Responding includes exploring, analysing and interpreting artworks. Students discuss, analyse, appreciate, interpret and evaluate artworks and the practices used to create them. They view the exhibition of artworks in different locations and cultures and develop an understanding of the values and belief systems of the artists, communities and cultures that have created artworks. Students develop an understanding of aesthetic knowledge when they view artworks and view, discuss and evaluate the characteristics of artworks from different cultures, locations and periods of time.

Making and Responding are intrinsically connected. Together they form the practice of an artist and provide students with knowledge, understanding and skills as artist and viewer. As students make they consider both the viewer and their own response to the developing artworks as an artist. As students respond to artworks, they draw on the knowledge, understanding and skills acquired through their experiences in making artworks. Both making and responding involve developing practical and critical understandings of the intentions of an artist to communicate meaning and how viewers analyse, interpret and evaluate artworks. Students consider the critical and affective potential visual arts through both making and responding. They use critical analysis to refine their own artistic endeavours, developing expertise and increasing aesthetic expression.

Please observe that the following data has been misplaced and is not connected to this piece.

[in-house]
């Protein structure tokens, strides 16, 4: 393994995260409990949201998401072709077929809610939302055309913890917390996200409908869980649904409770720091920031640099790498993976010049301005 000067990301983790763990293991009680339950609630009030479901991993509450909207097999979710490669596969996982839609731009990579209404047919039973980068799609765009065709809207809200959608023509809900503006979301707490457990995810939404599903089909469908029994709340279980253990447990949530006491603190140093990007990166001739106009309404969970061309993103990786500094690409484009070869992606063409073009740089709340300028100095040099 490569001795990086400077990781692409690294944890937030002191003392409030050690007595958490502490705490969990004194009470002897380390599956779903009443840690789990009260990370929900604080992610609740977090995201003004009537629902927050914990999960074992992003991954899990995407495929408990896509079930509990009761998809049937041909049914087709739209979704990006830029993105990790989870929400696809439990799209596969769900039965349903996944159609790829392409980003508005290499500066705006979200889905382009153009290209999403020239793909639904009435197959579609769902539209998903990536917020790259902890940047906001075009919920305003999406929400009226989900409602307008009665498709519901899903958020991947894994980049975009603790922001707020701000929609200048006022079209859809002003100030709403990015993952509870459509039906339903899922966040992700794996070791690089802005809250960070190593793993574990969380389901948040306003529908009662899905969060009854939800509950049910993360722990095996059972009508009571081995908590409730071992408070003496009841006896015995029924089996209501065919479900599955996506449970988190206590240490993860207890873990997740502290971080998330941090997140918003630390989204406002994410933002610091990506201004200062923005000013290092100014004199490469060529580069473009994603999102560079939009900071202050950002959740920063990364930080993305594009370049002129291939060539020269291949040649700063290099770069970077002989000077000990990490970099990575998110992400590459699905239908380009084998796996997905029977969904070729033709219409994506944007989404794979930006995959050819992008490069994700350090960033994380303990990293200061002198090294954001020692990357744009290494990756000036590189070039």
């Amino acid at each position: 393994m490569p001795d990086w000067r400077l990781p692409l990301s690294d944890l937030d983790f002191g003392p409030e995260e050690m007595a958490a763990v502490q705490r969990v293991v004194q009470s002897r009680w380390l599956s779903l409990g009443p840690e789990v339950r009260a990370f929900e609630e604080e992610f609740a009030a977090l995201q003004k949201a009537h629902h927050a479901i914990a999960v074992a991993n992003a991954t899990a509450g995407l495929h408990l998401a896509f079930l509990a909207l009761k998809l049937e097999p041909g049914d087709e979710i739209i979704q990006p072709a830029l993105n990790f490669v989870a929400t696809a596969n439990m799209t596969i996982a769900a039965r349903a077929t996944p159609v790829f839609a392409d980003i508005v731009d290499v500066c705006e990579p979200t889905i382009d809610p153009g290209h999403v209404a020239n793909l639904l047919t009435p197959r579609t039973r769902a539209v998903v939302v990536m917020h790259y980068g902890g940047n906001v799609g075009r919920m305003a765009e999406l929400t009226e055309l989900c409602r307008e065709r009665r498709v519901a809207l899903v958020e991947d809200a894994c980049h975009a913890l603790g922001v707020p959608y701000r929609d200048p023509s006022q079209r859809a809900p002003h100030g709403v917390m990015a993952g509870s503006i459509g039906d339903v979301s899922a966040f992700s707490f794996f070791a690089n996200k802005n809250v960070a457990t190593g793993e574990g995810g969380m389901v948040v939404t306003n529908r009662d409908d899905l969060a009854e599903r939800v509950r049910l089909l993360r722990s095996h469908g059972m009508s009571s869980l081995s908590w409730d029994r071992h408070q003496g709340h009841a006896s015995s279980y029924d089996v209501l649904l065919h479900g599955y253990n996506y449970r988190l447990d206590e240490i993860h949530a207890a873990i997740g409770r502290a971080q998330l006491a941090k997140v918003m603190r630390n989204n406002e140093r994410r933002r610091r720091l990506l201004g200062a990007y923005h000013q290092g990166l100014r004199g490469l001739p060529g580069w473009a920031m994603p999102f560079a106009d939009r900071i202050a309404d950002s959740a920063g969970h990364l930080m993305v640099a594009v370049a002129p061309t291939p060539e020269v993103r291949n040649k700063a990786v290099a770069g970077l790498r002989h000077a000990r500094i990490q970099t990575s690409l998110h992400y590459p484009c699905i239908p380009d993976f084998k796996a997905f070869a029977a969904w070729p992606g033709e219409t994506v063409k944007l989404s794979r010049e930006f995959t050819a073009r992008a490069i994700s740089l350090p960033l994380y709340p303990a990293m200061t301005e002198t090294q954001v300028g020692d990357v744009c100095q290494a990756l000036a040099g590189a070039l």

Visual conventions

Students explore traditional, contemporary and evolving visual conventions used in artworks of diverse styles and composition. These may include combinations of the: